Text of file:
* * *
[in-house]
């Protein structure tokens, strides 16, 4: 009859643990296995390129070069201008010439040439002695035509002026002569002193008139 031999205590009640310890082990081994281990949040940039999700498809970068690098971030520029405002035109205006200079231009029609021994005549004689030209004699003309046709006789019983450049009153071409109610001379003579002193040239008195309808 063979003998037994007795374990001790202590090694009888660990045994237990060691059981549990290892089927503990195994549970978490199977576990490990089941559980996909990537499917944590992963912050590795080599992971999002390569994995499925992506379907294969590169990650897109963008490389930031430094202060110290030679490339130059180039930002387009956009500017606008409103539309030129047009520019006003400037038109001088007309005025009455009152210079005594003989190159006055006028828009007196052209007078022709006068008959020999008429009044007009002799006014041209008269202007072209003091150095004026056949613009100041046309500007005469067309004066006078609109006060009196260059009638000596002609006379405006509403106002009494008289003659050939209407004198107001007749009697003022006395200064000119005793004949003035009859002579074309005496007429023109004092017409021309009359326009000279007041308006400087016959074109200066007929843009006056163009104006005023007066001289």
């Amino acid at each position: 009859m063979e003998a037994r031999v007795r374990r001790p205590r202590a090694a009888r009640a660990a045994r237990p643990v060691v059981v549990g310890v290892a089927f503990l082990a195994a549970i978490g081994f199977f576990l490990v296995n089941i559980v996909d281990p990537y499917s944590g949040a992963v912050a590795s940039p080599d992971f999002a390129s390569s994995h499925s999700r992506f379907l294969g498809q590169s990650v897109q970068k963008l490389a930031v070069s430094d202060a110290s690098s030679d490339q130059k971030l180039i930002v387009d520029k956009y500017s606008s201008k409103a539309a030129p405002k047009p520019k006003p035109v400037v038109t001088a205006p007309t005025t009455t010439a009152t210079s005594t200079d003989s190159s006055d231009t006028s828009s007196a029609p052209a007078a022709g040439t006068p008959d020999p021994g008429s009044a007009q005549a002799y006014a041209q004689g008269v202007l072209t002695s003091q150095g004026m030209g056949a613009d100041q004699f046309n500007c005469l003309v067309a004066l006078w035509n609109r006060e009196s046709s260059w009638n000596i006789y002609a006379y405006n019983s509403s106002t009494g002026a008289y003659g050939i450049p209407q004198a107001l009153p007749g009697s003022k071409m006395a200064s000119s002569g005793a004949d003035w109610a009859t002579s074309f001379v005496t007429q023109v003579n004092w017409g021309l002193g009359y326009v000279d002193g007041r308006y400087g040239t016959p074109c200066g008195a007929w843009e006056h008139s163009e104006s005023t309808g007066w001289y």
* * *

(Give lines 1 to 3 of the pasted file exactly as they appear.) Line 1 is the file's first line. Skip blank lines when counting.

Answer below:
[in-house]
């Protein structure tokens, strides 16, 4: 009859643990296995390129070069201008010439040439002695035509002026002569002193008139 031999205590009640310890082990081994281990949040940039999700498809970068690098971030520029405002035109205006200079231009029609021994005549004689030209004699003309046709006789019983450049009153071409109610001379003579002193040239008195309808 063979003998037994007795374990001790202590090694009888660990045994237990060691059981549990290892089927503990195994549970978490199977576990490990089941559980996909990537499917944590992963912050590795080599992971999002390569994995499925992506379907294969590169990650897109963008490389930031430094202060110290030679490339130059180039930002387009956009500017606008409103539309030129047009520019006003400037038109001088007309005025009455009152210079005594003989190159006055006028828009007196052209007078022709006068008959020999008429009044007009002799006014041209008269202007072209003091150095004026056949613009100041046309500007005469067309004066006078609109006060009196260059009638000596002609006379405006509403106002009494008289003659050939209407004198107001007749009697003022006395200064000119005793004949003035009859002579074309005496007429023109004092017409021309009359326009000279007041308006400087016959074109200066007929843009006056163009104006005023007066001289």
């Amino acid at each position: 009859m063979e003998a037994r031999v007795r374990r001790p205590r202590a090694a009888r009640a660990a045994r237990p643990v060691v059981v549990g310890v290892a089927f503990l082990a195994a549970i978490g081994f199977f576990l490990v296995n089941i559980v996909d281990p990537y499917s944590g949040a992963v912050a590795s940039p080599d992971f999002a390129s390569s994995h499925s999700r992506f379907l294969g498809q590169s990650v897109q970068k963008l490389a930031v070069s430094d202060a110290s690098s030679d490339q130059k971030l180039i930002v387009d520029k956009y500017s606008s201008k409103a539309a030129p405002k047009p520019k006003p035109v400037v038109t001088a205006p007309t005025t009455t010439a009152t210079s005594t200079d003989s190159s006055d231009t006028s828009s007196a029609p052209a007078a022709g040439t006068p008959d020999p021994g008429s009044a007009q005549a002799y006014a041209q004689g008269v202007l072209t002695s003091q150095g004026m030209g056949a613009d100041q004699f046309n500007c005469l003309v067309a004066l006078w035509n609109r006060e009196s046709s260059w009638n000596i006789y002609a006379y405006n019983s509403s106002t009494g002026a008289y003659g050939i450049p209407q004198a107001l009153p007749g009697s003022k071409m006395a200064s000119s002569g005793a004949d003035w109610a009859t002579s074309f001379v005496t007429q023109v003579n004092w017409g021309l002193g009359y326009v000279d002193g007041r308006y400087g040239t016959p074109c200066g008195a007929w843009e006056h008139s163009e104006s005023t309808g007066w001289y």